Word Boundary

Syntax

  • POSIX style, end of word: [[:>:]]
  • POSIX style, start of word: [[:<:]]
  • POSIX style, word boundary: [[:<:][:>:]]
  • SVR4/GNU, end of word: \>
  • SVR4/GNU, start of word: \<
  • Perl/GNU, word boundary: \b
  • Tcl, end of word: \M
  • Tcl, start of word: \m
  • Tcl, word boundary: \y
  • Portable ERE, start of word: (^|[^[:alnum:]_])
  • Portable ERE, end of word: ([^[:alnum:]_]|$)

Remarks

Additional Resources

Find patterns at the beginning or end of a word

Examine the following strings:

foobarfoo
bar
foobar
barfoo
  • the regular expression bar will match all four strings,
  • \bbar\b will only match the 2nd,
  • bar\b will be able to match the 2nd and 3rd strings, and
  • \bbar will match the 2nd and 4th strings.

Make text shorter but don't break last word

To make long text at most N characters long but leave last word intact, use .{0,N}\b pattern:

^(.{0,N})\b.*

Match complete word

\bfoo\b

will match the complete word with no alphanumeric and _ preceding or following by it.

Taking from regularexpression.info

There are three different positions that qualify as word boundaries:

  1. Before the first character in the string, if the first character is a word character.
  2. After the last character in the string, if the last character is a word character.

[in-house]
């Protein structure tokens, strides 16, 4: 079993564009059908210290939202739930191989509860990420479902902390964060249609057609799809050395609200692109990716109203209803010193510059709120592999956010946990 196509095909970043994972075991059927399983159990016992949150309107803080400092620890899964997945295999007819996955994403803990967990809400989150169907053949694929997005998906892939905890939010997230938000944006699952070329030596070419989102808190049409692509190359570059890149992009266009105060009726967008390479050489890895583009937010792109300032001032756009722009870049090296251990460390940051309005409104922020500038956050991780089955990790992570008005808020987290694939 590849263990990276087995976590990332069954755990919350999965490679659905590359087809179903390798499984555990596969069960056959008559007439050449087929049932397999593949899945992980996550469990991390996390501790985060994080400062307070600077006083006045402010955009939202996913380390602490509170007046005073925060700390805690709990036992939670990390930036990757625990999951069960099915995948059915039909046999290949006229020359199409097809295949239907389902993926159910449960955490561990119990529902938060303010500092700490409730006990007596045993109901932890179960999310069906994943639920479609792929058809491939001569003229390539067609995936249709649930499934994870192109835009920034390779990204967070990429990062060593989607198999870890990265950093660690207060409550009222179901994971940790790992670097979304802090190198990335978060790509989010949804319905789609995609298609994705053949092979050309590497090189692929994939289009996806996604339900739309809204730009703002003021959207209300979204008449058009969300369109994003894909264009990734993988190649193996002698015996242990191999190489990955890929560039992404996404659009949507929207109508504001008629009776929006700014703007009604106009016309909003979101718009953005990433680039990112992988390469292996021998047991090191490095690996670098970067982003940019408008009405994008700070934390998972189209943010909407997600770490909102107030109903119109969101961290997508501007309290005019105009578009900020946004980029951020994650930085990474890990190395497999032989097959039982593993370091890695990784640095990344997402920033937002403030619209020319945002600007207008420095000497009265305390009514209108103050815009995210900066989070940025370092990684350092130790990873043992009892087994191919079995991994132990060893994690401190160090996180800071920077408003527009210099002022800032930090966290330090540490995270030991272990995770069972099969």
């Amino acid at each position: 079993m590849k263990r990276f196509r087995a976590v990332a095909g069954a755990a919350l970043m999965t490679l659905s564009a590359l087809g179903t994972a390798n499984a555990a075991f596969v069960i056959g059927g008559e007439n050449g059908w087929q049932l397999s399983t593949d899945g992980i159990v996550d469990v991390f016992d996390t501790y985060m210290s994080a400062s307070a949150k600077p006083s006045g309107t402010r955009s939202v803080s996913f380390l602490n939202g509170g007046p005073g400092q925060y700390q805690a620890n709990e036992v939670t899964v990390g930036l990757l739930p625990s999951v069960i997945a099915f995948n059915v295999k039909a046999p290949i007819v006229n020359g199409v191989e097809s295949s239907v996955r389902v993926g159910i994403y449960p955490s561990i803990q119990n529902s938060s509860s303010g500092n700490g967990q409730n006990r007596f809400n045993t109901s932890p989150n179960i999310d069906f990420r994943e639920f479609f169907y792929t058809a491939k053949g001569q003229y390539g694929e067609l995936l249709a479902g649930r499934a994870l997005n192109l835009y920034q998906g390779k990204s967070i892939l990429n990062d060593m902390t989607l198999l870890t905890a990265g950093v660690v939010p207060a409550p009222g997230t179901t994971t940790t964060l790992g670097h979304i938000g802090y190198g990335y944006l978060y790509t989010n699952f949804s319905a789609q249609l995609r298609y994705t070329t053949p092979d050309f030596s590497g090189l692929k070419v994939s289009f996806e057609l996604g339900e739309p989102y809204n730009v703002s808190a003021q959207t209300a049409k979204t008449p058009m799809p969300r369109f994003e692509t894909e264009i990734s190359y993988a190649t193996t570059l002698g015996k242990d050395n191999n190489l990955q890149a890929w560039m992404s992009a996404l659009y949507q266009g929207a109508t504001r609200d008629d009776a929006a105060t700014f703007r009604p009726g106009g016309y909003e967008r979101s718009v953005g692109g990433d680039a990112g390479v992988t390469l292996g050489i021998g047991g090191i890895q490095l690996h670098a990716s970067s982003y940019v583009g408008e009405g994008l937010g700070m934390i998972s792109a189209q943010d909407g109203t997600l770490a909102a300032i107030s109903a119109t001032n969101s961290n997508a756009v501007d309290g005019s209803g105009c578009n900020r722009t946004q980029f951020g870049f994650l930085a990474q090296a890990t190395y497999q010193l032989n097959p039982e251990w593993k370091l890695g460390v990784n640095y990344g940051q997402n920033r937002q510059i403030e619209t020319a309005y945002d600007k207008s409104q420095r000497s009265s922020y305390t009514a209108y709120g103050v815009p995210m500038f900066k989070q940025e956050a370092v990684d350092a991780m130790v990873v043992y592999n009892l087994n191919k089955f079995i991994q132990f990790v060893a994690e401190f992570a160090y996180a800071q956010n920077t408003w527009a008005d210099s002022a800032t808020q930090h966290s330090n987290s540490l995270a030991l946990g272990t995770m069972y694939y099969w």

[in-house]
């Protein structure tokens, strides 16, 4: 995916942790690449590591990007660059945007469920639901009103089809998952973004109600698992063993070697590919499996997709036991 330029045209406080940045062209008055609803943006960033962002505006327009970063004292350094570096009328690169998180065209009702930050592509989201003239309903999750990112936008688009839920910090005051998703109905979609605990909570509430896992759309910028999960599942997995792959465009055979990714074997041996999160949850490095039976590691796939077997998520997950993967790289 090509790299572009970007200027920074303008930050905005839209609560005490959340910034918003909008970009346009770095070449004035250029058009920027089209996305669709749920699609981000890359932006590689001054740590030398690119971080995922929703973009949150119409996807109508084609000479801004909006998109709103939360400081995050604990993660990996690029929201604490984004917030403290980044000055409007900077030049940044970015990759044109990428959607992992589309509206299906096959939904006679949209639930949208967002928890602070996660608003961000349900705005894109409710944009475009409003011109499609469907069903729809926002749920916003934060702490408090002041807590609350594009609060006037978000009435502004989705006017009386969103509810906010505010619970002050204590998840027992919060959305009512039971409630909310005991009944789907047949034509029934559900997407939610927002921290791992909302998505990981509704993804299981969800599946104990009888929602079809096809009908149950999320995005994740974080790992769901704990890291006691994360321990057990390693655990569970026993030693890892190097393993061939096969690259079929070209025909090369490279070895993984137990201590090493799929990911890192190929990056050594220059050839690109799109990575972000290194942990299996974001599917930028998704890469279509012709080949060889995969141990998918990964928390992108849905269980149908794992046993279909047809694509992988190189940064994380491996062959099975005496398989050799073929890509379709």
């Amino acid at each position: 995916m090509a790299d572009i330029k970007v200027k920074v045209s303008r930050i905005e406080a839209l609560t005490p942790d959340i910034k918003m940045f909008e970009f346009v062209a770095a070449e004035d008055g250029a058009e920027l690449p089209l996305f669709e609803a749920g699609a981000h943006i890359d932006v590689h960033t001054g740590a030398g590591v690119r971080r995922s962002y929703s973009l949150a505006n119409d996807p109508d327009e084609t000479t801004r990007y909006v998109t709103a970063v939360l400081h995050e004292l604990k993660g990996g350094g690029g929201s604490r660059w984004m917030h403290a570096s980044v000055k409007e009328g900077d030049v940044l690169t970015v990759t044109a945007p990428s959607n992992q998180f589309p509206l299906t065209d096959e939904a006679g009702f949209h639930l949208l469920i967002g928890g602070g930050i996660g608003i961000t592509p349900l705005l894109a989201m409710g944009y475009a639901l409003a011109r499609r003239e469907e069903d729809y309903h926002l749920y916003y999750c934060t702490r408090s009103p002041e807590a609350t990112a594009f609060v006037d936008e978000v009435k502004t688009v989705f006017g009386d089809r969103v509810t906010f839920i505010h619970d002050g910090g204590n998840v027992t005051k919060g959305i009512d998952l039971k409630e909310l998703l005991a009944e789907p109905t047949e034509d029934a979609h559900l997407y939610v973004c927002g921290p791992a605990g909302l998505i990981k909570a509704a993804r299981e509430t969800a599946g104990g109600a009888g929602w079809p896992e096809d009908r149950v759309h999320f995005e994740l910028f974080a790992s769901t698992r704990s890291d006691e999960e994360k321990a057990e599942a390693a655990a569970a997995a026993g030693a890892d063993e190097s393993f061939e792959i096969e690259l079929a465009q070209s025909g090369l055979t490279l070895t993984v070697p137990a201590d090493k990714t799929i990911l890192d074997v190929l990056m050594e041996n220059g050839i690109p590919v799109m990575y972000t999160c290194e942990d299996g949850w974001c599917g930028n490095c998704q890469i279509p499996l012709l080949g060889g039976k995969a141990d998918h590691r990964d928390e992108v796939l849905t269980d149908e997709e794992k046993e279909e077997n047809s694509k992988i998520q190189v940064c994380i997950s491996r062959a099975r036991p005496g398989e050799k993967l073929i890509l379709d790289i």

3. Between two characters in the string, where one is a word character and the other is not a word character.

The term word character here means any of the following

  1. Alphabet([a-zA-Z])
  2. Number([0-9])
  3. Underscore _

In short, word character = \w = [a-zA-Z0-9_]

Word boundaries

The \b metacharacter

To make it easier to find whole words, we can use the metacharacter \b. It marks the beginning and the end of an alphanumeric sequence*. Also, since it only serves to mark this locations, it actually matches no character on its own.

*: It is common to call an alphanumeric sequence a word, since we can catch it's characters with a \w (the word characters class). This can be misleading, though, since \w also includes numbers and, in most flavors, the underscore.

Examples:

RegexInputMatches?
\bstack\bstackoverflowNo, since there's no ocurrence of the whole word stack
\bstack\bfoo stack barYes, since there's nothing before nor after stack
\bstack\bstack!overflowYes: there's nothing before stack and !is not a word character
\bstackstackoverflowYes, since there's nothing before stack
overflow\bstackoverflowYes, since there's nothing after overflow

The \B metacharacter

This is the opposite of \b, matching against the location of every non-boundary character. Like \b, since it matches locations, it matches no character on its own. It is useful for finding non whole words.

Examples:

RegexInputMatches?
\Bb\BabcYes, since b is not surrounded by word boundaries.
\Ba\BabcNo, a has a word boundary on its left side.
a\BabcYes, a does not have a word boundary on its right side.
\B,\Ba,,,bYes, it matches the second comma because \B will also match the space between two non-word characters (it should be noted that there is a word boundary to the left of the first comma and to the right of the second).